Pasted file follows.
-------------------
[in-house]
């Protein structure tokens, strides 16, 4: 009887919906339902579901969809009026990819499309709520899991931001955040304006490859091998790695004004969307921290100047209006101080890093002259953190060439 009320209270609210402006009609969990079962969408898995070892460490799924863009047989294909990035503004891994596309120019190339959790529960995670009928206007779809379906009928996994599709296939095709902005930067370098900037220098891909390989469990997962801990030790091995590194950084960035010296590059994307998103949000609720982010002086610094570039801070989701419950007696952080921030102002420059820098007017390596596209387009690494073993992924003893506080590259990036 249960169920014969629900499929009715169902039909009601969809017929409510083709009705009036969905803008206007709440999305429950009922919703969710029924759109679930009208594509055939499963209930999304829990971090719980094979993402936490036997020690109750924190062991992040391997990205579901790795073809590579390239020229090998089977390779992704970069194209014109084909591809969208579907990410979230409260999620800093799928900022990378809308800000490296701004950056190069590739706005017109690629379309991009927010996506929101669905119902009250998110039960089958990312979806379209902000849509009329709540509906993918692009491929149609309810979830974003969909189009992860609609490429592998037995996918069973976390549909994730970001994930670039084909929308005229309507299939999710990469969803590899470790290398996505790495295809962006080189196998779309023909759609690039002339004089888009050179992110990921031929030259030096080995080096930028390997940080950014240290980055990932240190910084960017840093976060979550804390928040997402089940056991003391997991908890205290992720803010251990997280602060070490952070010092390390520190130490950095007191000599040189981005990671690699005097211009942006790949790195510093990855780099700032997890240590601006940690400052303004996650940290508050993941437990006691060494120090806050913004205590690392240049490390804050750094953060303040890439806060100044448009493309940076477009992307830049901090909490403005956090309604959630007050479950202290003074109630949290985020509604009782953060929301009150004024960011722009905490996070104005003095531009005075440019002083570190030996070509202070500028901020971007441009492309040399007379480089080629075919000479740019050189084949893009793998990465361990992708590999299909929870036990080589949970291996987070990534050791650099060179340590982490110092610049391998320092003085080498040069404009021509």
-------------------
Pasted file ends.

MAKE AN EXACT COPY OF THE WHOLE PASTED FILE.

[in-house]
């Protein structure tokens, strides 16, 4: 009887919906339902579901969809009026990819499309709520899991931001955040304006490859091998790695004004969307921290100047209006101080890093002259953190060439 009320209270609210402006009609969990079962969408898995070892460490799924863009047989294909990035503004891994596309120019190339959790529960995670009928206007779809379906009928996994599709296939095709902005930067370098900037220098891909390989469990997962801990030790091995590194950084960035010296590059994307998103949000609720982010002086610094570039801070989701419950007696952080921030102002420059820098007017390596596209387009690494073993992924003893506080590259990036 249960169920014969629900499929009715169902039909009601969809017929409510083709009705009036969905803008206007709440999305429950009922919703969710029924759109679930009208594509055939499963209930999304829990971090719980094979993402936490036997020690109750924190062991992040391997990205579901790795073809590579390239020229090998089977390779992704970069194209014109084909591809969208579907990410979230409260999620800093799928900022990378809308800000490296701004950056190069590739706005017109690629379309991009927010996506929101669905119902009250998110039960089958990312979806379209902000849509009329709540509906993918692009491929149609309810979830974003969909189009992860609609490429592998037995996918069973976390549909994730970001994930670039084909929308005229309507299939999710990469969803590899470790290398996505790495295809962006080189196998779309023909759609690039002339004089888009050179992110990921031929030259030096080995080096930028390997940080950014240290980055990932240190910084960017840093976060979550804390928040997402089940056991003391997991908890205290992720803010251990997280602060070490952070010092390390520190130490950095007191000599040189981005990671690699005097211009942006790949790195510093990855780099700032997890240590601006940690400052303004996650940290508050993941437990006691060494120090806050913004205590690392240049490390804050750094953060303040890439806060100044448009493309940076477009992307830049901090909490403005956090309604959630007050479950202290003074109630949290985020509604009782953060929301009150004024960011722009905490996070104005003095531009005075440019002083570190030996070509202070500028901020971007441009492309040399007379480089080629075919000479740019050189084949893009793998990465361990992708590999299909929870036990080589949970291996987070990534050791650099060179340590982490110092610049391998320092003085080498040069404009021509």